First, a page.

Arsenic, lead, and mercury are three of the most common, persistent, and highly toxic heavy metals. As these can bioaccumulate (be stored) in our bodies, there are no safe levels. The research suggests that most (and perhaps all), heavy metals pass through the placental barrier and can permanently damage organs and brain development. Arsenic has been found at about 80 percent concentration in baby’s cord blood and studies have found double the concentration levels of mercury in baby’s cord blood compared to their mother.
The inorganic version of arsenic which enters the environment via treated lumber, coal-fired power plants, and arsenical pesticide runoff, is a known carcinogen. Arsenic’s ubiquity in conventional rice makes it the highest food source of arsenic exposure for humans, especially babies. Relative to body weight, babies consume three times more rice than adults, primarily in the form of infant rice cereal. Recent testing by the FDA shows that pregnant mothers who eat more rice may have children with decreased learning performance.
Exposure to lead has been linked with hyperactivity, lower IQs, and neurocognitive disorders such as ADHD; can damage kidneys, blood, muscles, and bones; and is likely carcinogenic. While lead is still found in 100 percent of babies born today, our exposure has decreased thanks to environmental regulations on coal burning, emissions, and the use of lead in consumer products such as paint and gasoline.
A particular risk to babies-to-be and children. Like with many heavy metals, small amounts of mercury occur naturally in the environment, but there is no known safe level for humans. It poses a risk to a child’s developing brain, neurological system, and organs, and any amount can cause permanent damage. The “good news” is that the highest exposures to mercury come from activities such as coal-burning power plants, the healthcare sector, mining, and charcoal production. Because these sources are man-made, they can be regulated and improved. The greatest source of mercury exposure for most children is from fish, but they can also be exposed from rice and from medical products, such as the flu vaccine and amalgam fillings.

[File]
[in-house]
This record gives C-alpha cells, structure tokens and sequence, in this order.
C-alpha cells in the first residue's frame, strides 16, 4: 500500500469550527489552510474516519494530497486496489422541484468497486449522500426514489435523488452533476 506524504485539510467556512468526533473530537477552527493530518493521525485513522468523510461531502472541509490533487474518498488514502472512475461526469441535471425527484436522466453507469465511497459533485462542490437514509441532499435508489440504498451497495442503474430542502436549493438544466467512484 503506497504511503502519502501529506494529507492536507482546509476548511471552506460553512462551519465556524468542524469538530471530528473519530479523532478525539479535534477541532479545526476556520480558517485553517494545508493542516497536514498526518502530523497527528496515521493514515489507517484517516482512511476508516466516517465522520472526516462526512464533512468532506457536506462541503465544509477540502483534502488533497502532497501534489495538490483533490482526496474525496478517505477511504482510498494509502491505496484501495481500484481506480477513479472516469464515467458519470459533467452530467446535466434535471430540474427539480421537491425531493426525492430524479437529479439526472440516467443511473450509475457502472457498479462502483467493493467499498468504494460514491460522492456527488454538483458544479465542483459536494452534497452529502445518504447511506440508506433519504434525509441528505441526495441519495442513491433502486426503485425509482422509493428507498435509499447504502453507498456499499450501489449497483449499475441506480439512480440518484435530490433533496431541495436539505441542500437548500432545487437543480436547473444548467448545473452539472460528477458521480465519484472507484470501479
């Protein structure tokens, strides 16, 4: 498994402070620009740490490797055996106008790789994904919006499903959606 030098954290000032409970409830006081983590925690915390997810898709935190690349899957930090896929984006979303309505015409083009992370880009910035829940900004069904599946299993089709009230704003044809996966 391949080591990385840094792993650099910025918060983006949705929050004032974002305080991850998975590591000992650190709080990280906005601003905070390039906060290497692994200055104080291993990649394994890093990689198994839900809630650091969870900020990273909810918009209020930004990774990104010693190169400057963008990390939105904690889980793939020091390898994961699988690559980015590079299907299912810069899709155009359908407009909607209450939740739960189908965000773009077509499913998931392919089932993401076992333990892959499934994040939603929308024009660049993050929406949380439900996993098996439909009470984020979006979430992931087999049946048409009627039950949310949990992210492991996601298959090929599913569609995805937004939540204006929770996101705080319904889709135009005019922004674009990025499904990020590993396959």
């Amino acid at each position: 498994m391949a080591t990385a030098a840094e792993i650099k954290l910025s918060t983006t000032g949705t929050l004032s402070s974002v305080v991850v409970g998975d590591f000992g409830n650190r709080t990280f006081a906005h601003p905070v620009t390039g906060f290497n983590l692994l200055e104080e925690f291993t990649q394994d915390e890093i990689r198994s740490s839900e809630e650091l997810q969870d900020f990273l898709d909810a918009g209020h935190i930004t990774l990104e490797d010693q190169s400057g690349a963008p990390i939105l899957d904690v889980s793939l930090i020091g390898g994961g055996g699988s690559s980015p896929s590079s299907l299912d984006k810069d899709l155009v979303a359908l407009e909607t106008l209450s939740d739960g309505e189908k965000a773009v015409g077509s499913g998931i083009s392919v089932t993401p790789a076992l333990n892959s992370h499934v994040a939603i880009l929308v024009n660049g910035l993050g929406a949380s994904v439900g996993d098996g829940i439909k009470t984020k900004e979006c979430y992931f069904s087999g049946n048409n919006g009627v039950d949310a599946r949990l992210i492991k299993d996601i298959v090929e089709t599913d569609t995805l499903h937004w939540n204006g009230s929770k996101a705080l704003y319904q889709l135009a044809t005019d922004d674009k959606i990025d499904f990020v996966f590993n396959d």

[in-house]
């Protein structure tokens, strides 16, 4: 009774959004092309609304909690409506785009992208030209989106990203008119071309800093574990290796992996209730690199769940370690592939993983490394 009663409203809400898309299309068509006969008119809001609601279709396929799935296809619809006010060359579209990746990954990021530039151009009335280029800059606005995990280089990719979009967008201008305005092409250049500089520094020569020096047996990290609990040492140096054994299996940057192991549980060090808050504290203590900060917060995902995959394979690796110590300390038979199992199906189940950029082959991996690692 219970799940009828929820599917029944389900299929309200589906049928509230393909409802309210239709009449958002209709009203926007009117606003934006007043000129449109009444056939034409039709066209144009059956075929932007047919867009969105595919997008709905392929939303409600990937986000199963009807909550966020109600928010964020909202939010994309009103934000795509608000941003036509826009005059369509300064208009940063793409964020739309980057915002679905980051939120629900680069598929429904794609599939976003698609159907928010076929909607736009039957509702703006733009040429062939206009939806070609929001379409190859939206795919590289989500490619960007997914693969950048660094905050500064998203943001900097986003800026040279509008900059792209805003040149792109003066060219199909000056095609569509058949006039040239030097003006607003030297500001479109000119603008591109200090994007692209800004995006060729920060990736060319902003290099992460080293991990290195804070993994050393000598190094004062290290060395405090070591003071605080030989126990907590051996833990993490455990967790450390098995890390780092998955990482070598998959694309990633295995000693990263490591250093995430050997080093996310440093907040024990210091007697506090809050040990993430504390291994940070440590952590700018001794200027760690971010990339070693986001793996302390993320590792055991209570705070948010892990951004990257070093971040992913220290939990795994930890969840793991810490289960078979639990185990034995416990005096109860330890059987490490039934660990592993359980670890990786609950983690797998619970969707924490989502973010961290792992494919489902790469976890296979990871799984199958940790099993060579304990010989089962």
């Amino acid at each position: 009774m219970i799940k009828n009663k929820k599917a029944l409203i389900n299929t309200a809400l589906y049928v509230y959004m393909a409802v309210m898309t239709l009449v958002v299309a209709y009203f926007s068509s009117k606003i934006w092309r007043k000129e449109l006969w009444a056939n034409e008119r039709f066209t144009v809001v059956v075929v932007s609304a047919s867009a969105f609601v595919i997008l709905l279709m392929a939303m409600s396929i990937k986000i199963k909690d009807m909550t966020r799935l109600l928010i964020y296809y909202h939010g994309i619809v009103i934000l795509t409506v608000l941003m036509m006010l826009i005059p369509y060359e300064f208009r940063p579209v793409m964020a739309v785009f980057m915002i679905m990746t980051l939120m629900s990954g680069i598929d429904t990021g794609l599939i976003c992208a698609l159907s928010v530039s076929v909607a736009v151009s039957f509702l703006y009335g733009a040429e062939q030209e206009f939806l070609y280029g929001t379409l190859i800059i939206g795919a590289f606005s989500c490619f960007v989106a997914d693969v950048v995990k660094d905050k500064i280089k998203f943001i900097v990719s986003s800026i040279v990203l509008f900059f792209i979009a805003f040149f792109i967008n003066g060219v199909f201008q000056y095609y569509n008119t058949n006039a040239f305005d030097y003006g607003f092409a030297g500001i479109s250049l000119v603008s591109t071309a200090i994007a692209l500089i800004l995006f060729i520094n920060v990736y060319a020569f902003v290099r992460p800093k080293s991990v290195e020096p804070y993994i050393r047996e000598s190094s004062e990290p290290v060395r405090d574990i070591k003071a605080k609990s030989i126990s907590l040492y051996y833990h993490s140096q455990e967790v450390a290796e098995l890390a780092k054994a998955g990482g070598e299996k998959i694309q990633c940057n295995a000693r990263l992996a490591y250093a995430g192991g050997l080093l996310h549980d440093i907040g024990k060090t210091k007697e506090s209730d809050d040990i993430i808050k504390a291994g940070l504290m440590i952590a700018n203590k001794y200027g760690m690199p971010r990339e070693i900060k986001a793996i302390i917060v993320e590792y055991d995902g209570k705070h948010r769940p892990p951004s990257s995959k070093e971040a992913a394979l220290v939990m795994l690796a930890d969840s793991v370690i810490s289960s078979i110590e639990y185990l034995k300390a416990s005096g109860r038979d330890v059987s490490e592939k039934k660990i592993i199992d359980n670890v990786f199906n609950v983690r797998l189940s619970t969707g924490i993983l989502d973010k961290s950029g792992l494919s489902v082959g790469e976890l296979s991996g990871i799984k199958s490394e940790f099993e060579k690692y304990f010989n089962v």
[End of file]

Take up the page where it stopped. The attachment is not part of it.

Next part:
Note from the editors
Vaccines are always a hotly debated topic and we at EcoParent strive to create awareness, inspire critical thinking, and encourage readers to educate themselves. With regards to the presence of mercury in flu vaccines: Historically, thimerosal (an ethylmercury) was used as a preserving agent in multi-dose vials of vaccination fluid. And although believed to be safe in low doses, it was removed from the ingredient list in order to protect infants and children from public concerns about mercury exposure. Currently in Canada and the U.S., there is no mercury in single-dose flu shot or other common childhood vaccinations, although it is still used in multi-dose flu vaccine vials.
Persistent organic pollutants (POPs)
POPs are toxic chemicals found in pesticides, non-stick cookware, and flame-retardants that travel on wind and water and accumulate in the bodies of animals. Thanks to epigenetics (when environmental factors influence gene expression) they may very well find their way into your future grandchildren because they are readily passed across the placenta and are difficult to eliminate from the body. POPs travel easily and widely and many accumulate in remote, seemingly pristine places like the Arctic, where they get stuck because of wind patterns and the cold.